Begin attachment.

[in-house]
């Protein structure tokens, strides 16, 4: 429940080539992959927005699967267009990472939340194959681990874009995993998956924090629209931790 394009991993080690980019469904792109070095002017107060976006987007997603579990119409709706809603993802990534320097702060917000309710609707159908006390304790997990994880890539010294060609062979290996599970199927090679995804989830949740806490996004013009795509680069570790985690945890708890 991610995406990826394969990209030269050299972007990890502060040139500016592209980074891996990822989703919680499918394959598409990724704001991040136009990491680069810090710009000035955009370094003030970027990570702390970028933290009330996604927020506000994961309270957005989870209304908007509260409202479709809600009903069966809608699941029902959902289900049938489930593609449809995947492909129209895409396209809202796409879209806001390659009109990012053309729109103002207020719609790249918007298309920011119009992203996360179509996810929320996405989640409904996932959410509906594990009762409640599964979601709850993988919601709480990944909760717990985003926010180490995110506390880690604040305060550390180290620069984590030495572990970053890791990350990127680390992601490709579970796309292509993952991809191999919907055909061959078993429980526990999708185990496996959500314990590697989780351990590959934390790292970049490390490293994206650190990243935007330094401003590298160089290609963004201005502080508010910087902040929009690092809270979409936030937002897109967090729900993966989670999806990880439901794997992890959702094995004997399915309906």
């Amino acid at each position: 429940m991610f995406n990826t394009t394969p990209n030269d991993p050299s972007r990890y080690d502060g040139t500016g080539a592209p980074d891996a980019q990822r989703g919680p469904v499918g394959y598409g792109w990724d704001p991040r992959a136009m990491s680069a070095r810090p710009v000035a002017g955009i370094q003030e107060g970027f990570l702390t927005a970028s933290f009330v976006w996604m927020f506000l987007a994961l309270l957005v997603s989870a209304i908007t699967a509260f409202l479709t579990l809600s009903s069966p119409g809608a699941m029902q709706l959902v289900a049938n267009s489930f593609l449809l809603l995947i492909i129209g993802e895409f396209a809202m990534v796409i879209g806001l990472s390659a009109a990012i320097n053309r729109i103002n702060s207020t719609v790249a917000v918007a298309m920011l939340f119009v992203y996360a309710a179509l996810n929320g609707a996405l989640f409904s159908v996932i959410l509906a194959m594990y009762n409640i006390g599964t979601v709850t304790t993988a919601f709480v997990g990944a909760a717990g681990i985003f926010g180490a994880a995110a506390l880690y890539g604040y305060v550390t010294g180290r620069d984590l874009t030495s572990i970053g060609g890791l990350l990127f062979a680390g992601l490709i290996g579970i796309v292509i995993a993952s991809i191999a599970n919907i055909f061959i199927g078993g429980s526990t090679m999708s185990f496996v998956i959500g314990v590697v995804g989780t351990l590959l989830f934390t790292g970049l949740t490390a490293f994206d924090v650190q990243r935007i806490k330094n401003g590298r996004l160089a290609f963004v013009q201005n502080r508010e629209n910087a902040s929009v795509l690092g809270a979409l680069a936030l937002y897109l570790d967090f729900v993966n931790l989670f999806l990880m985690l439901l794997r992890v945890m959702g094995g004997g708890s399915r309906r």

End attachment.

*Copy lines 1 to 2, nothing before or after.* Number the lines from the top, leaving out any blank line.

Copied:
[in-house]
């Protein structure tokens, strides 16, 4: 429940080539992959927005699967267009990472939340194959681990874009995993998956924090629209931790 394009991993080690980019469904792109070095002017107060976006987007997603579990119409709706809603993802990534320097702060917000309710609707159908006390304790997990994880890539010294060609062979290996599970199927090679995804989830949740806490996004013009795509680069570790985690945890708890 991610995406990826394969990209030269050299972007990890502060040139500016592209980074891996990822989703919680499918394959598409990724704001991040136009990491680069810090710009000035955009370094003030970027990570702390970028933290009330996604927020506000994961309270957005989870209304908007509260409202479709809600009903069966809608699941029902959902289900049938489930593609449809995947492909129209895409396209809202796409879209806001390659009109990012053309729109103002207020719609790249918007298309920011119009992203996360179509996810929320996405989640409904996932959410509906594990009762409640599964979601709850993988919601709480990944909760717990985003926010180490995110506390880690604040305060550390180290620069984590030495572990970053890791990350990127680390992601490709579970796309292509993952991809191999919907055909061959078993429980526990999708185990496996959500314990590697989780351990590959934390790292970049490390490293994206650190990243935007330094401003590298160089290609963004201005502080508010910087902040929009690092809270979409936030937002897109967090729900993966989670999806990880439901794997992890959702094995004997399915309906």